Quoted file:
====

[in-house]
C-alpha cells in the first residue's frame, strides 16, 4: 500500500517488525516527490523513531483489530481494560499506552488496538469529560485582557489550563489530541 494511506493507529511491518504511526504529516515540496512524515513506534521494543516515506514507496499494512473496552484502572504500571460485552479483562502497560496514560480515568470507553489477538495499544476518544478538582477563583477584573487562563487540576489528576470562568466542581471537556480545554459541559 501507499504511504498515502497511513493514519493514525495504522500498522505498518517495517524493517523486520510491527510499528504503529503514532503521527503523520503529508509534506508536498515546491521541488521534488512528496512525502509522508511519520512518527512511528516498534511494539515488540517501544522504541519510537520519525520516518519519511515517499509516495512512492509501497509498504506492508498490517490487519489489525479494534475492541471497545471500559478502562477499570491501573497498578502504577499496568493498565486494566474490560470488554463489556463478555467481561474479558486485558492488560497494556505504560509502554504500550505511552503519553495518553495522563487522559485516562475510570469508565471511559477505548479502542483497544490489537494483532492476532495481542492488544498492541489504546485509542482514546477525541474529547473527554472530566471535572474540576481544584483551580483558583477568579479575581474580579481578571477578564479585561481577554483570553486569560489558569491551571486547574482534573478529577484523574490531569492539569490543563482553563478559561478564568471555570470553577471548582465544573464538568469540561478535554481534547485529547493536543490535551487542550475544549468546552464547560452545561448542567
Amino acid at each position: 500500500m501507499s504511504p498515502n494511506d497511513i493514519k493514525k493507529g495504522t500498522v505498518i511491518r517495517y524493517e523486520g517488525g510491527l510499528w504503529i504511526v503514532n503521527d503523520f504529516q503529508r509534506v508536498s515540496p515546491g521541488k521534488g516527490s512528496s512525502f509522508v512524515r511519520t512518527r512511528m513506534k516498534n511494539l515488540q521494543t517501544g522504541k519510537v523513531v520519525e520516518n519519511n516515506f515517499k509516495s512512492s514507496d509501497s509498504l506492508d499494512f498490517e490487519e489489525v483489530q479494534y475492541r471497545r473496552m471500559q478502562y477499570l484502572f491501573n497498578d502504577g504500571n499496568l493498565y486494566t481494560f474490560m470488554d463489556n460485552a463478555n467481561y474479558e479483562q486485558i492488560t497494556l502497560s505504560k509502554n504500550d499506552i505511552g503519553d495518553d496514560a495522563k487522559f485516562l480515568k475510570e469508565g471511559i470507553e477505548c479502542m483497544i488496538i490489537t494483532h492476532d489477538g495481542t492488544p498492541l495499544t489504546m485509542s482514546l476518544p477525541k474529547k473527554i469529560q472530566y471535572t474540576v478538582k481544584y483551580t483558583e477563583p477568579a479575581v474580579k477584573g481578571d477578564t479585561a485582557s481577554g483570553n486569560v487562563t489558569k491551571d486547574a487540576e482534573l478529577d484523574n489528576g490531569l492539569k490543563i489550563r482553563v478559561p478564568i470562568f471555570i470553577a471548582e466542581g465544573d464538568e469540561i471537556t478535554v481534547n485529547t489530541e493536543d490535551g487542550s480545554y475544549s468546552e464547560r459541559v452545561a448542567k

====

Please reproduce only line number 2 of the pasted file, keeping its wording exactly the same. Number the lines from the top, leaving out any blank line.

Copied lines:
C-alpha cells in the first residue's frame, strides 16, 4: 500500500517488525516527490523513531483489530481494560499506552488496538469529560485582557489550563489530541 494511506493507529511491518504511526504529516515540496512524515513506534521494543516515506514507496499494512473496552484502572504500571460485552479483562502497560496514560480515568470507553489477538495499544476518544478538582477563583477584573487562563487540576489528576470562568466542581471537556480545554459541559 501507499504511504498515502497511513493514519493514525495504522500498522505498518517495517524493517523486520510491527510499528504503529503514532503521527503523520503529508509534506508536498515546491521541488521534488512528496512525502509522508511519520512518527512511528516498534511494539515488540517501544522504541519510537520519525520516518519519511515517499509516495512512492509501497509498504506492508498490517490487519489489525479494534475492541471497545471500559478502562477499570491501573497498578502504577499496568493498565486494566474490560470488554463489556463478555467481561474479558486485558492488560497494556505504560509502554504500550505511552503519553495518553495522563487522559485516562475510570469508565471511559477505548479502542483497544490489537494483532492476532495481542492488544498492541489504546485509542482514546477525541474529547473527554472530566471535572474540576481544584483551580483558583477568579479575581474580579481578571477578564479585561481577554483570553486569560489558569491551571486547574482534573478529577484523574490531569492539569490543563482553563478559561478564568471555570470553577471548582465544573464538568469540561478535554481534547485529547493536543490535551487542550475544549468546552464547560452545561448542567